In a preferred embodiment, the two or more compounds, such as two or more organosilicon compounds, are simultaneously exposed to pulsed RF power in a deposition chamber. The pulsed RF power is delivered at different frequencies. For example, the RF power is delivered at a first frequency, such as about 350 kHz to about 100 MHz, for a first period of time, such as about 1 second to about 30 seconds and then delivered at a second frequency (different than the first frequency), such as about 350 kHz to about 100 MHz, for a second period of time, such as about 1 second to about 30 seconds. The RF power level may be about 50 watts to about 3000 watts. The duty cycle may be about 5% to about 60%. The organosilicon flow rates may be about 50 sccm to about 5000 sccm. Oxidizing gas flow rates may be from 0 sccm to about 3000 sccm, and hydrocarbon flow rates may from 0 sccm to about 5000 sccm. Preferably, the first and second frequencies are chosen such that a first sublayer is deposited on a substrate in the chamber primarily from one of the two or more compounds, e.g., compound A, and the second sublayer is deposited on the first sublayer primarily from another one of the two or more compounds, e.g., compound B. Typically, compounds A and B have sufficiently different chemical or physical properties such that A primarily contributes to the deposition of one sublayer during pulses at a first frequency, while B primarily contributes to the deposition of an adjacent sublayer during pulses at a second frequency. As used herein, deposition of a layer “primarily” or “substantially” from a compound A means that the source of at least 50% of the material of the layer is compound A. Thus, while the majority of the layer is deposited from compound A and has the characteristics of compound A, other precursor compounds, such as compound B, may contribute to the formation of the layer.
By using pulsed RF power rather than continuous RF power during the deposition of the sublayers, the compounds exposed to the RF power are not broken down completely. Thus, a sublayer formed primarily from one compound retains some of the chemical and physical characteristics of the compound from which it was primarily deposited. For example, a sublayer deposited from a compound having a ring structure is expected to include ring structures, while a sublayer deposited from a compound having a linear structure is expected to include linear structures.
It is believed that depositing adjacent sublayers having different types of structures contributes to the formation of a multilayer low k dielectric film that has adjacent sublayers with different mechanical properties, such as compressive stress, tensile stress, modulus, adhesion, and hardness. By using thin adjacent layers with different properties, a mechanical or structural weakness in one layer can be compensated for by the different characteristics of an adjacent layer.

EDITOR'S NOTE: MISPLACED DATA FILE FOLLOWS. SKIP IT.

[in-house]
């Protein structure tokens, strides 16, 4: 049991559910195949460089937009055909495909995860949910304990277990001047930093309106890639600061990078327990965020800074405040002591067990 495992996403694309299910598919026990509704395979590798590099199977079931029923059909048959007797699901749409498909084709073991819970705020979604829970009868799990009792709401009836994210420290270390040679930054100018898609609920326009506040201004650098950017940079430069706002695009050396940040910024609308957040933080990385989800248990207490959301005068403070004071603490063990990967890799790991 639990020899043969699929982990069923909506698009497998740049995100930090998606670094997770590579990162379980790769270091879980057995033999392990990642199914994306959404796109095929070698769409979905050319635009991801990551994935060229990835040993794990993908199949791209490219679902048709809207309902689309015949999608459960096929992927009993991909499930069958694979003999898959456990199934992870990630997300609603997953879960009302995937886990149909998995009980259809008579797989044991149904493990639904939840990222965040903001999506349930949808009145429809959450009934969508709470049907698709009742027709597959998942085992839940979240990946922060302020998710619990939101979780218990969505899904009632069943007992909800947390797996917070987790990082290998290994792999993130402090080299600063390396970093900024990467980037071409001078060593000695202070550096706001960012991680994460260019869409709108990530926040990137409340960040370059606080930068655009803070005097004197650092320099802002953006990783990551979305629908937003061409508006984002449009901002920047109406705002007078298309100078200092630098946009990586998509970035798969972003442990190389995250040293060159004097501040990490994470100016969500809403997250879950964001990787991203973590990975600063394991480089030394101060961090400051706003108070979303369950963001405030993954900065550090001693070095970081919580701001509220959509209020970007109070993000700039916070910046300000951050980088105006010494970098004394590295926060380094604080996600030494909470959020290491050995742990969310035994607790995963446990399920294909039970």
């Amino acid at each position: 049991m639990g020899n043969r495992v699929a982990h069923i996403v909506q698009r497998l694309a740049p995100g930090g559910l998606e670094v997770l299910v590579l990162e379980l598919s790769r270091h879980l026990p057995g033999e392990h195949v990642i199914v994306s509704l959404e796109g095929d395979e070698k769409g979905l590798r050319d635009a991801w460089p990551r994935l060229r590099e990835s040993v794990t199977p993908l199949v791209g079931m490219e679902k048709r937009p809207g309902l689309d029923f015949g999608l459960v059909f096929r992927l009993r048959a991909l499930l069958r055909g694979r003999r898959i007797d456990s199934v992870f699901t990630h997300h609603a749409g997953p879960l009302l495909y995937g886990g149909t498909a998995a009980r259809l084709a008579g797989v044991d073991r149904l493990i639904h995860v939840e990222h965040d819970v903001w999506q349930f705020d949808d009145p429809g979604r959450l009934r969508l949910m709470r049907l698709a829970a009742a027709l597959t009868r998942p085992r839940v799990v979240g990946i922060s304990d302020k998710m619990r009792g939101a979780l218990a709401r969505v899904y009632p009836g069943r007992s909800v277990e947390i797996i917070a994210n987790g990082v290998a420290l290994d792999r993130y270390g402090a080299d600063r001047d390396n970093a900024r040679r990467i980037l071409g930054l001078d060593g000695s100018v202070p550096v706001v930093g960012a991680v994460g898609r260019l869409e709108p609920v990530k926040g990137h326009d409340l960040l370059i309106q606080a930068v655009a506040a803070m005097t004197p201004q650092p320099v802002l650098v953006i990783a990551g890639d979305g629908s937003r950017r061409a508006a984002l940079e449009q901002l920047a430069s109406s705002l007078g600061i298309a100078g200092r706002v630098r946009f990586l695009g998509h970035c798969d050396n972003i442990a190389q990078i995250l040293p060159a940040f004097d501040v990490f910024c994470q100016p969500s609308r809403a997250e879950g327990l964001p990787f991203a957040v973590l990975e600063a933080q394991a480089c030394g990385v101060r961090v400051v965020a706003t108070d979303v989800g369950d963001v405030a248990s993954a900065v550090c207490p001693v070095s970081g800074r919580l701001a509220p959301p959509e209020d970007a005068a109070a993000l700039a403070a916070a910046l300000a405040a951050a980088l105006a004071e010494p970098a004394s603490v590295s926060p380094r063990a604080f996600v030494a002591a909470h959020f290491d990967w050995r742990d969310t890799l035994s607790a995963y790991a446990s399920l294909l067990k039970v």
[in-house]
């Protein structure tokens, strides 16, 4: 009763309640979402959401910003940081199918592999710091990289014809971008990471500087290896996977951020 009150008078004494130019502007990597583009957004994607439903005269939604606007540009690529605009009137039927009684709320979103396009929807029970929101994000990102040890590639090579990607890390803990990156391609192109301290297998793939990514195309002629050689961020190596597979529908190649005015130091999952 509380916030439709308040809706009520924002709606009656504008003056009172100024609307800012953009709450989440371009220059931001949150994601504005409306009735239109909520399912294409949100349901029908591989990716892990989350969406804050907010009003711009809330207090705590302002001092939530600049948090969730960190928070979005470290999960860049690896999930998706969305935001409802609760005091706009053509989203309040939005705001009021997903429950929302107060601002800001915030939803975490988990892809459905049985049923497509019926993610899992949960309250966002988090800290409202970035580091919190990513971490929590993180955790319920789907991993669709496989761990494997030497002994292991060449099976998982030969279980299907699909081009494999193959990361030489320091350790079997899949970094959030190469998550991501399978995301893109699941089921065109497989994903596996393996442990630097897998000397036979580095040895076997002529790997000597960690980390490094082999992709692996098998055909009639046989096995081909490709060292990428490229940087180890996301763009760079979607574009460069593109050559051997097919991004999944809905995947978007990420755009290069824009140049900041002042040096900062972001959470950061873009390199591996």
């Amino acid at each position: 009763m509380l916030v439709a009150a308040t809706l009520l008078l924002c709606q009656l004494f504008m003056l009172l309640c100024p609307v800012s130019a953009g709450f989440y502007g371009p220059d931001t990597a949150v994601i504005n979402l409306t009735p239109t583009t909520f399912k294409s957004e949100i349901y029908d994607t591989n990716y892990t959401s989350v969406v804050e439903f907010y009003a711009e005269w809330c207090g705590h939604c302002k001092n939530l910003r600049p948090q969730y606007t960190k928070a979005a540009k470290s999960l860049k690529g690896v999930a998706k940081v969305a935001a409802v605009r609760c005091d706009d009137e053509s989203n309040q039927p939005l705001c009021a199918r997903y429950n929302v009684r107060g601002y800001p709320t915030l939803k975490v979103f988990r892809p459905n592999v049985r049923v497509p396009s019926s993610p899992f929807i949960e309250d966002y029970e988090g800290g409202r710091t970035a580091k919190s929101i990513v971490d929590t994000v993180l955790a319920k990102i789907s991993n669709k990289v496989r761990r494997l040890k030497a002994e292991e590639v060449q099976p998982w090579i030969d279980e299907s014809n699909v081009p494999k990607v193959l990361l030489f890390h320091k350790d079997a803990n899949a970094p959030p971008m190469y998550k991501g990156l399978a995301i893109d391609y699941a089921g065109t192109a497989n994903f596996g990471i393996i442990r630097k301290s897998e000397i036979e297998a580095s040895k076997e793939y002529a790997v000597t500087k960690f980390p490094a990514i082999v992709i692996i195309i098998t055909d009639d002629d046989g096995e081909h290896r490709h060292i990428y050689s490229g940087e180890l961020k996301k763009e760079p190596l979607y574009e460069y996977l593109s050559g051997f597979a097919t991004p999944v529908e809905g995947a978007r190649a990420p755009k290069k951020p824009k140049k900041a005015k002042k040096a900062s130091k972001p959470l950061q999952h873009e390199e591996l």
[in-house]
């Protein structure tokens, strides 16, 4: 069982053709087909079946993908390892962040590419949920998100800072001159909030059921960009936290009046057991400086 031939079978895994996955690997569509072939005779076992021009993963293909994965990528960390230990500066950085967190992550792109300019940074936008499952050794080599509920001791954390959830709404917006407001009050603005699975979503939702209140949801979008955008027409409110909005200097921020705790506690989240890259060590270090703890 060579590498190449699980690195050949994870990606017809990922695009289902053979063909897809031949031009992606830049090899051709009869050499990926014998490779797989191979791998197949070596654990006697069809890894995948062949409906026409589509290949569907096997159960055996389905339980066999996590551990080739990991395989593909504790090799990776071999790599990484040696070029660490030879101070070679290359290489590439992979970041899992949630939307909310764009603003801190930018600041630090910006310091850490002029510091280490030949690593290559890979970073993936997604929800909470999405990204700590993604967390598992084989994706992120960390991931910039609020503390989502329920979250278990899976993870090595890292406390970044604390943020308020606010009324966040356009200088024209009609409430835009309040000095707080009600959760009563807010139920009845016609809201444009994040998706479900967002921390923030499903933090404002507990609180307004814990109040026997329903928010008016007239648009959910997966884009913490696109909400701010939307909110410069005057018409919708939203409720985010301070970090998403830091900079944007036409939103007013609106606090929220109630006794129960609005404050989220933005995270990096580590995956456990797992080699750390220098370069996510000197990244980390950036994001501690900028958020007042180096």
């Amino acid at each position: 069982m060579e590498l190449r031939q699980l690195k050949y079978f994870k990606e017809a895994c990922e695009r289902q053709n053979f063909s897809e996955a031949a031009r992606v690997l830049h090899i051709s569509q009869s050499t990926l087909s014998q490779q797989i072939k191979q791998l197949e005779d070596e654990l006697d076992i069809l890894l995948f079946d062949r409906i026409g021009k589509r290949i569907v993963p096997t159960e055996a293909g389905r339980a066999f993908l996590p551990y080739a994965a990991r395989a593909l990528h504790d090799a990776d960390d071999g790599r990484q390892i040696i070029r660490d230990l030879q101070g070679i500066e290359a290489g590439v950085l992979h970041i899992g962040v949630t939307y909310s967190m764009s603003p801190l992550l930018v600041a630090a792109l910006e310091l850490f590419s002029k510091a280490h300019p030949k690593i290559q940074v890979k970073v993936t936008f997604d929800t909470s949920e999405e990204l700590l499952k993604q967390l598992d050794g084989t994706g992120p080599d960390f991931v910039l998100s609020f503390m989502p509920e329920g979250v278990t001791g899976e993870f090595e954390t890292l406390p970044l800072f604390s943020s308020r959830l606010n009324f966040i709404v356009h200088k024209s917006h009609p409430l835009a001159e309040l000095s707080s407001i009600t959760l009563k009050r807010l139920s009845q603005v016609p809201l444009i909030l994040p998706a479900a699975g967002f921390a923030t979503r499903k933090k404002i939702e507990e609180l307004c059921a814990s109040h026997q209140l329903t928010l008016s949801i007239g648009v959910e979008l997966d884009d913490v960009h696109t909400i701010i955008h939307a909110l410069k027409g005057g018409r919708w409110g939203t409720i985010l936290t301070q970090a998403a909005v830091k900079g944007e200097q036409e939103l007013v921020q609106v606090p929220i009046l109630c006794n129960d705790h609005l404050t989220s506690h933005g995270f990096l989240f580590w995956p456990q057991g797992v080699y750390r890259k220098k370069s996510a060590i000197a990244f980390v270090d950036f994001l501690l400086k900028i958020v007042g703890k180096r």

While the deposition of two types of sublayers from compounds A and B has been described above, additional types of sublayers may be deposited by using additional compounds, C, D, E, etc. For example, a sublayer may be deposited from compound C by exposing C with A and B to pulsed RF power at a different frequency than the frequencies used to deposit sublayers from A and B. Alternatively, C may be added to the chamber after the flow of A and B into the chamber has been terminated and then deposited at a certain frequency using pulsed RF power. Some A and B may still be present in the chamber when C is introduced, or the chamber may be purged, such as with a carrier gas, before C is introduced.
In another embodiment, a low k dielectric film may be deposited by exposing two or more compounds sequentially to pulsed RF power. For example, compound A may be introduced into a chamber and exposed to pulsed RF power at one frequency to deposit a first low k dielectric sublayer, and then compound B may be introduced into the chamber and exposed to pulsed RF power at a second frequency to deposit a second low k dielectric sublayer. Alternatively, a first sublayer may be deposited from a first processing gas mixture comprising compound A and applying pulsed RF power at one frequency, and a second and third sublayer may be deposited from a second processing gas mixture comprising compounds B and C and applying pulsed RF power at two different frequencies. The two or more compounds may be continuously flowed into the chamber or delivered in pulses.
In another embodiment, a first group of one or more compounds, preferably two or more compounds, may be exposed to pulsed RF power at a first frequency in a first chamber to form a first low k dielectric sublayer, and a second group of one or more compounds, preferably two or more compounds, that includes at least one different member than the first group of compounds may be exposed to pulsed RF power at a second frequency in a second chamber to form a second low k dielectric sublayer.